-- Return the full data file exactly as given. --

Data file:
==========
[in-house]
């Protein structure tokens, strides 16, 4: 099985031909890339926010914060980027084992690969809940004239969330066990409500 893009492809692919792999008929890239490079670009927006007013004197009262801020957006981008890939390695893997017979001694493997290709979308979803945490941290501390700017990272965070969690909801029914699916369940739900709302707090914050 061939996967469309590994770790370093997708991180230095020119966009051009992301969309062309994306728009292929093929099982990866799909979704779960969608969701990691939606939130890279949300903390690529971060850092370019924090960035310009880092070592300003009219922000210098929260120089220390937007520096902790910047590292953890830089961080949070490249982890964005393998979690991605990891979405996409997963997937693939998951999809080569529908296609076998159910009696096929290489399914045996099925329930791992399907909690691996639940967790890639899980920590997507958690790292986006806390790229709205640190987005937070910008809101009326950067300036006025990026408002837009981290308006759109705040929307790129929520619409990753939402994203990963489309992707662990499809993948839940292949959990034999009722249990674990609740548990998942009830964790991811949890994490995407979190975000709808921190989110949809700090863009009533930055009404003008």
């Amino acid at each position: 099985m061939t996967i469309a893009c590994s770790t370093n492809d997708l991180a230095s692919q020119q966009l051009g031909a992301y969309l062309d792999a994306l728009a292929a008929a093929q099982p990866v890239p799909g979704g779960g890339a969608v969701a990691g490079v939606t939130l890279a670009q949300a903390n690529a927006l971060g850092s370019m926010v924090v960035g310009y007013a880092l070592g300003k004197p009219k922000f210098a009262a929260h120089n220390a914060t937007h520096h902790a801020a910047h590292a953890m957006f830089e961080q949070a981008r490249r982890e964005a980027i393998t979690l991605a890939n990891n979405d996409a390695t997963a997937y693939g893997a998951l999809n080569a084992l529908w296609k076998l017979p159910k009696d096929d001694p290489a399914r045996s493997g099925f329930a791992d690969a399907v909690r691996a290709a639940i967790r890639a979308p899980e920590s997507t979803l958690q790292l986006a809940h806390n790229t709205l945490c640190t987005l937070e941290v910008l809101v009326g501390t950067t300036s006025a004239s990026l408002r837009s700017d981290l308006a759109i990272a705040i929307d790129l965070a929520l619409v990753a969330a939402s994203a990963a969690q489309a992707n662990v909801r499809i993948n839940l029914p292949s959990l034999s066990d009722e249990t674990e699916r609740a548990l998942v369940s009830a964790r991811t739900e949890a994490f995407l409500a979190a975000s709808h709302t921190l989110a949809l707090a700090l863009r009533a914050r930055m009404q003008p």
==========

[in-house]
């Protein structure tokens, strides 16, 4: 099985031909890339926010914060980027084992690969809940004239969330066990409500 893009492809692919792999008929890239490079670009927006007013004197009262801020957006981008890939390695893997017979001694493997290709979308979803945490941290501390700017990272965070969690909801029914699916369940739900709302707090914050 061939996967469309590994770790370093997708991180230095020119966009051009992301969309062309994306728009292929093929099982990866799909979704779960969608969701990691939606939130890279949300903390690529971060850092370019924090960035310009880092070592300003009219922000210098929260120089220390937007520096902790910047590292953890830089961080949070490249982890964005393998979690991605990891979405996409997963997937693939998951999809080569529908296609076998159910009696096929290489399914045996099925329930791992399907909690691996639940967790890639899980920590997507958690790292986006806390790229709205640190987005937070910008809101009326950067300036006025990026408002837009981290308006759109705040929307790129929520619409990753939402994203990963489309992707662990499809993948839940292949959990034999009722249990674990609740548990998942009830964790991811949890994490995407979190975000709808921190989110949809700090863009009533930055009404003008």
């Amino acid at each position: 099985m061939t996967i469309a893009c590994s770790t370093n492809d997708l991180a230095s692919q020119q966009l051009g031909a992301y969309l062309d792999a994306l728009a292929a008929a093929q099982p990866v890239p799909g979704g779960g890339a969608v969701a990691g490079v939606t939130l890279a670009q949300a903390n690529a927006l971060g850092s370019m926010v924090v960035g310009y007013a880092l070592g300003k004197p009219k922000f210098a009262a929260h120089n220390a914060t937007h520096h902790a801020a910047h590292a953890m957006f830089e961080q949070a981008r490249r982890e964005a980027i393998t979690l991605a890939n990891n979405d996409a390695t997963a997937y693939g893997a998951l999809n080569a084992l529908w296609k076998l017979p159910k009696d096929d001694p290489a399914r045996s493997g099925f329930a791992d690969a399907v909690r691996a290709a639940i967790r890639a979308p899980e920590s997507t979803l958690q790292l986006a809940h806390n790229t709205l945490c640190t987005l937070e941290v910008l809101v009326g501390t950067t300036s006025a004239s990026l408002r837009s700017d981290l308006a759109i990272a705040i929307d790129l965070a929520l619409v990753a969330a939402s994203a990963a969690q489309a992707n662990v909801r499809i993948n839940l029914p292949s959990l034999s066990d009722e249990t674990e699916r609740a548990l998942v369940s009830a964790r991811t739900e949890a994490f995407l409500a979190a975000s709808h709302t921190l989110a949809l707090a700090l863009r009533a914050r930055m009404q003008p």